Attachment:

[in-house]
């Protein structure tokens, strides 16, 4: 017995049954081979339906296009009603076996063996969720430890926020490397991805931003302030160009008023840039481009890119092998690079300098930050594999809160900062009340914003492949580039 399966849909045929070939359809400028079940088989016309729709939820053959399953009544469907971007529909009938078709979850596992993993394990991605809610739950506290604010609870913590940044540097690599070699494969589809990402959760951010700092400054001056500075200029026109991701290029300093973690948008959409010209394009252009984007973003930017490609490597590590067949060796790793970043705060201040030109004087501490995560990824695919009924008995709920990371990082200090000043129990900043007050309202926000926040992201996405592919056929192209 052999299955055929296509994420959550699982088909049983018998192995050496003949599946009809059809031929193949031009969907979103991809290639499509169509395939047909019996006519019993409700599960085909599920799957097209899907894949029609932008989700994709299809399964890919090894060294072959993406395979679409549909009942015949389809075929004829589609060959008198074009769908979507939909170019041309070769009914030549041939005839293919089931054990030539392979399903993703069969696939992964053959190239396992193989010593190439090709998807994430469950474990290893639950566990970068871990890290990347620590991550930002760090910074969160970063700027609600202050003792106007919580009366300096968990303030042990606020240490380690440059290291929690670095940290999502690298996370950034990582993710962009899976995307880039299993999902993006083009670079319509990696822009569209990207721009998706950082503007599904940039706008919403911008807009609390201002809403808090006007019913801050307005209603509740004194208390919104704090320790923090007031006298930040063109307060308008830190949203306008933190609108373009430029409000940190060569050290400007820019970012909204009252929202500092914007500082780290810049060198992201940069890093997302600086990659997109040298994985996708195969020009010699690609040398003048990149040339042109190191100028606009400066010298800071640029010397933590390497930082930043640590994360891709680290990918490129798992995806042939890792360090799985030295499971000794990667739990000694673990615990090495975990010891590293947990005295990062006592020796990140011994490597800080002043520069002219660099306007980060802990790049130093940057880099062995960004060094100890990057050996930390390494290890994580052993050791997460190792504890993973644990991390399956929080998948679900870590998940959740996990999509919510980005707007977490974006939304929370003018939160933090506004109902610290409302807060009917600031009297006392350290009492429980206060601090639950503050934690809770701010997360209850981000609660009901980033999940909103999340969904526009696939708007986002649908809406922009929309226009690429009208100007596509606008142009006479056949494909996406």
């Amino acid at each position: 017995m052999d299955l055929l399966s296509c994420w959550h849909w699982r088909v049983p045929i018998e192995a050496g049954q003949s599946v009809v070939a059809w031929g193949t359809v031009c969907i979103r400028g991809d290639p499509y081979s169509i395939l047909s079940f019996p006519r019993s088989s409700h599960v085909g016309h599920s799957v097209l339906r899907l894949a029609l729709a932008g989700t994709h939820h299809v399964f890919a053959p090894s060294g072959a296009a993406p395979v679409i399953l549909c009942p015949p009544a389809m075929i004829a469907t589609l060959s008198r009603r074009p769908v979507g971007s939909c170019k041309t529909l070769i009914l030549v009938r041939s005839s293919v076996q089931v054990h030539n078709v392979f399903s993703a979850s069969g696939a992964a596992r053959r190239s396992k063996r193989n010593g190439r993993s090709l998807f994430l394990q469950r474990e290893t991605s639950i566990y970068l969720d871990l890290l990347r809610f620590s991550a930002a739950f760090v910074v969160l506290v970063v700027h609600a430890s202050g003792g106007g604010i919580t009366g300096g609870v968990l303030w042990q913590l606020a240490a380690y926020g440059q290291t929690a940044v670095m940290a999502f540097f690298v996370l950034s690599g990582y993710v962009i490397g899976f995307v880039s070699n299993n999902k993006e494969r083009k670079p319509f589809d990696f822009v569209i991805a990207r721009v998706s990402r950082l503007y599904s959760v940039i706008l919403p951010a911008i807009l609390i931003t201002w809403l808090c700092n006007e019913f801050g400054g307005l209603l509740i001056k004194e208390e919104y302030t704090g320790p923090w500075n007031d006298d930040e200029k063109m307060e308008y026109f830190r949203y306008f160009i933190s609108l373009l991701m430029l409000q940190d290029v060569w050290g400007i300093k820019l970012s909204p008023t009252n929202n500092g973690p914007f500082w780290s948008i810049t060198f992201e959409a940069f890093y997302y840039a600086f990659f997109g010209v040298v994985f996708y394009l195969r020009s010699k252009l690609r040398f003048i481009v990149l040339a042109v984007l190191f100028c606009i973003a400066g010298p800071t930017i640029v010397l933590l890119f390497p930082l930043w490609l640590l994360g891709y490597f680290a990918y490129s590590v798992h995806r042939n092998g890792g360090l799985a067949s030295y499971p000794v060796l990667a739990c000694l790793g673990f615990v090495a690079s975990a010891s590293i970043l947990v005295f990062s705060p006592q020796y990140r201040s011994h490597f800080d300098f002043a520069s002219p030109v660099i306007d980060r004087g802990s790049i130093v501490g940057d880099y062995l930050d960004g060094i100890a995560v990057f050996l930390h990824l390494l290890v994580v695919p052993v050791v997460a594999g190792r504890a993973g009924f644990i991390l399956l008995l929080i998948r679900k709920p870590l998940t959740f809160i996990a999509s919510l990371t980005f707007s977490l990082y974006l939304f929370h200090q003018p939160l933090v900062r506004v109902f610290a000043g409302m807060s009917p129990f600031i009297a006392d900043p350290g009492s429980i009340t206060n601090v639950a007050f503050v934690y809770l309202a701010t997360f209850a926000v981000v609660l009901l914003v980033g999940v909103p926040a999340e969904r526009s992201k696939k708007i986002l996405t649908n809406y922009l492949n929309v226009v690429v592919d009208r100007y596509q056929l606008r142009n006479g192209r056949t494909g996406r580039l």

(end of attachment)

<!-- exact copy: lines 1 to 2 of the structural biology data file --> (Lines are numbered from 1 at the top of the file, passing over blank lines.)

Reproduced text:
[in-house]
């Protein structure tokens, strides 16, 4: 017995049954081979339906296009009603076996063996969720430890926020490397991805931003302030160009008023840039481009890119092998690079300098930050594999809160900062009340914003492949580039 399966849909045929070939359809400028079940088989016309729709939820053959399953009544469907971007529909009938078709979850596992993993394990991605809610739950506290604010609870913590940044540097690599070699494969589809990402959760951010700092400054001056500075200029026109991701290029300093973690948008959409010209394009252009984007973003930017490609490597590590067949060796790793970043705060201040030109004087501490995560990824695919009924008995709920990371990082200090000043129990900043007050309202926000926040992201996405592919056929192209 052999299955055929296509994420959550699982088909049983018998192995050496003949599946009809059809031929193949031009969907979103991809290639499509169509395939047909019996006519019993409700599960085909599920799957097209899907894949029609932008989700994709299809399964890919090894060294072959993406395979679409549909009942015949389809075929004829589609060959008198074009769908979507939909170019041309070769009914030549041939005839293919089931054990030539392979399903993703069969696939992964053959190239396992193989010593190439090709998807994430469950474990290893639950566990970068871990890290990347620590991550930002760090910074969160970063700027609600202050003792106007919580009366300096968990303030042990606020240490380690440059290291929690670095940290999502690298996370950034990582993710962009899976995307880039299993999902993006083009670079319509990696822009569209990207721009998706950082503007599904940039706008919403911008807009609390201002809403808090006007019913801050307005209603509740004194208390919104704090320790923090007031006298930040063109307060308008830190949203306008933190609108373009430029409000940190060569050290400007820019970012909204009252929202500092914007500082780290810049060198992201940069890093997302600086990659997109040298994985996708195969020009010699690609040398003048990149040339042109190191100028606009400066010298800071640029010397933590390497930082930043640590994360891709680290990918490129798992995806042939890792360090799985030295499971000794990667739990000694673990615990090495975990010891590293947990005295990062006592020796990140011994490597800080002043520069002219660099306007980060802990790049130093940057880099062995960004060094100890990057050996930390390494290890994580052993050791997460190792504890993973644990991390399956929080998948679900870590998940959740996990999509919510980005707007977490974006939304929370003018939160933090506004109902610290409302807060009917600031009297006392350290009492429980206060601090639950503050934690809770701010997360209850981000609660009901980033999940909103999340969904526009696939708007986002649908809406922009929309226009690429009208100007596509606008142009006479056949494909996406």